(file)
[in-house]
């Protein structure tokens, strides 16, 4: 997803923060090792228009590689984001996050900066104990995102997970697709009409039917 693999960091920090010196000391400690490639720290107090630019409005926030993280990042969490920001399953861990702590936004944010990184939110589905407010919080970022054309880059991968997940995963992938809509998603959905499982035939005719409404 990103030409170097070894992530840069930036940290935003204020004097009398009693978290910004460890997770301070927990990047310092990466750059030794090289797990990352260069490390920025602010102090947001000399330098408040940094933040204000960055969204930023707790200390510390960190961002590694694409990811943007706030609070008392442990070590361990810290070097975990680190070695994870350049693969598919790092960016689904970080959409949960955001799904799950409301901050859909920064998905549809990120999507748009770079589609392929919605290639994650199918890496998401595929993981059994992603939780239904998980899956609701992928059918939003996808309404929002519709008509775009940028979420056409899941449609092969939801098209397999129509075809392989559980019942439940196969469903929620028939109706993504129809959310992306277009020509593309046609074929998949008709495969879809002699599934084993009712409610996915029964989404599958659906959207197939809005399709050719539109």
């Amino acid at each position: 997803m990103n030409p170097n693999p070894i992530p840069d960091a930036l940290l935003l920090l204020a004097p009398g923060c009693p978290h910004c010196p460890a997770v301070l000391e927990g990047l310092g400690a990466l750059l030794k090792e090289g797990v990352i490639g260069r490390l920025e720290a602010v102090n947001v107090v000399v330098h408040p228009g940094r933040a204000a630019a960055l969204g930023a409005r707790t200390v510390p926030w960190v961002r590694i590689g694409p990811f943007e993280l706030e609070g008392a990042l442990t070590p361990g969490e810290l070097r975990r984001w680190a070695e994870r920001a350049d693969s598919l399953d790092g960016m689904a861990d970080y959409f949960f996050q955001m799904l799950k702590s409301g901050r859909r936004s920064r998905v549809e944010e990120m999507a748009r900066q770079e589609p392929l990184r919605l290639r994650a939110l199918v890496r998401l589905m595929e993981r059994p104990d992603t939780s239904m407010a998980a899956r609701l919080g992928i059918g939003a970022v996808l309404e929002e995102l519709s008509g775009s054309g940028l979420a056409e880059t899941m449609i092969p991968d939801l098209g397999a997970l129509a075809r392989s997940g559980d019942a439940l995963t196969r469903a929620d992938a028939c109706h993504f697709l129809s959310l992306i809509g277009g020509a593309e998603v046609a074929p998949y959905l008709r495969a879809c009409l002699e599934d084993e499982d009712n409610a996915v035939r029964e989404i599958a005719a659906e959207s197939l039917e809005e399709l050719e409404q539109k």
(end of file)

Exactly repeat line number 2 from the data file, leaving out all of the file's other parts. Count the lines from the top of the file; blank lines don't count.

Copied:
């Protein structure tokens, strides 16, 4: 997803923060090792228009590689984001996050900066104990995102997970697709009409039917 693999960091920090010196000391400690490639720290107090630019409005926030993280990042969490920001399953861990702590936004944010990184939110589905407010919080970022054309880059991968997940995963992938809509998603959905499982035939005719409404 990103030409170097070894992530840069930036940290935003204020004097009398009693978290910004460890997770301070927990990047310092990466750059030794090289797990990352260069490390920025602010102090947001000399330098408040940094933040204000960055969204930023707790200390510390960190961002590694694409990811943007706030609070008392442990070590361990810290070097975990680190070695994870350049693969598919790092960016689904970080959409949960955001799904799950409301901050859909920064998905549809990120999507748009770079589609392929919605290639994650199918890496998401595929993981059994992603939780239904998980899956609701992928059918939003996808309404929002519709008509775009940028979420056409899941449609092969939801098209397999129509075809392989559980019942439940196969469903929620028939109706993504129809959310992306277009020509593309046609074929998949008709495969879809002699599934084993009712409610996915029964989404599958659906959207197939809005399709050719539109």